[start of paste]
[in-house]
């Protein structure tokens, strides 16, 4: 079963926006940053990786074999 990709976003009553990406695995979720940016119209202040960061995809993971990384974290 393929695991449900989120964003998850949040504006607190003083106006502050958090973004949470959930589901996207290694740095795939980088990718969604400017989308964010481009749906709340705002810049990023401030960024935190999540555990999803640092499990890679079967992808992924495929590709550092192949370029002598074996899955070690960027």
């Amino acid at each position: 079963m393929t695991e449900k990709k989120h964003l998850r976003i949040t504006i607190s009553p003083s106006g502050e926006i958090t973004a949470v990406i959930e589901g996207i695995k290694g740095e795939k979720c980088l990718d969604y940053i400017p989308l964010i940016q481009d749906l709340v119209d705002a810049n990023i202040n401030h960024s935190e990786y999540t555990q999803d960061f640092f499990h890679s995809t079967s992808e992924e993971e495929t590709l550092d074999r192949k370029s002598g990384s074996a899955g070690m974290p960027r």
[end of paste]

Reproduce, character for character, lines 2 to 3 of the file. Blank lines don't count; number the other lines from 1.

């Protein structure tokens, strides 16, 4: 079963926006940053990786074999 990709976003009553990406695995979720940016119209202040960061995809993971990384974290 393929695991449900989120964003998850949040504006607190003083106006502050958090973004949470959930589901996207290694740095795939980088990718969604400017989308964010481009749906709340705002810049990023401030960024935190999540555990999803640092499990890679079967992808992924495929590709550092192949370029002598074996899955070690960027």
């Amino acid at each position: 079963m393929t695991e449900k990709k989120h964003l998850r976003i949040t504006i607190s009553p003083s106006g502050e926006i958090t973004a949470v990406i959930e589901g996207i695995k290694g740095e795939k979720c980088l990718d969604y940053i400017p989308l964010i940016q481009d749906l709340v119209d705002a810049n990023i202040n401030h960024s935190e990786y999540t555990q999803d960061f640092f499990h890679s995809t079967s992808e992924e993971e495929t590709l550092d074999r192949k370029s002598g990384s074996a899955g070690m974290p960027r």